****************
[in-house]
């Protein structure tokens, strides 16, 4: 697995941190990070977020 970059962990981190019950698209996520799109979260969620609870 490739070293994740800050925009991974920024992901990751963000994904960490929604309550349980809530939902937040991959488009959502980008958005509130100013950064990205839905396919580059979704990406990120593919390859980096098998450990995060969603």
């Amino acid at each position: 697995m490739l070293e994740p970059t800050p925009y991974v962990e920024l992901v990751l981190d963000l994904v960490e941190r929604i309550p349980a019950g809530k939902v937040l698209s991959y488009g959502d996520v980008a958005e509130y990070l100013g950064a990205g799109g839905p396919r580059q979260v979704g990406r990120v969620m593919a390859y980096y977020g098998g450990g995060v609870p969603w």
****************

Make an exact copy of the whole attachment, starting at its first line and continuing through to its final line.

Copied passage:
[in-house]
């Protein structure tokens, strides 16, 4: 697995941190990070977020 970059962990981190019950698209996520799109979260969620609870 490739070293994740800050925009991974920024992901990751963000994904960490929604309550349980809530939902937040991959488009959502980008958005509130100013950064990205839905396919580059979704990406990120593919390859980096098998450990995060969603």
């Amino acid at each position: 697995m490739l070293e994740p970059t800050p925009y991974v962990e920024l992901v990751l981190d963000l994904v960490e941190r929604i309550p349980a019950g809530k939902v937040l698209s991959y488009g959502d996520v980008a958005e509130y990070l100013g950064a990205g799109g839905p396919r580059q979260v979704g990406r990120v969620m593919a390859y980096y977020g098998g450990g995060v609870p969603w």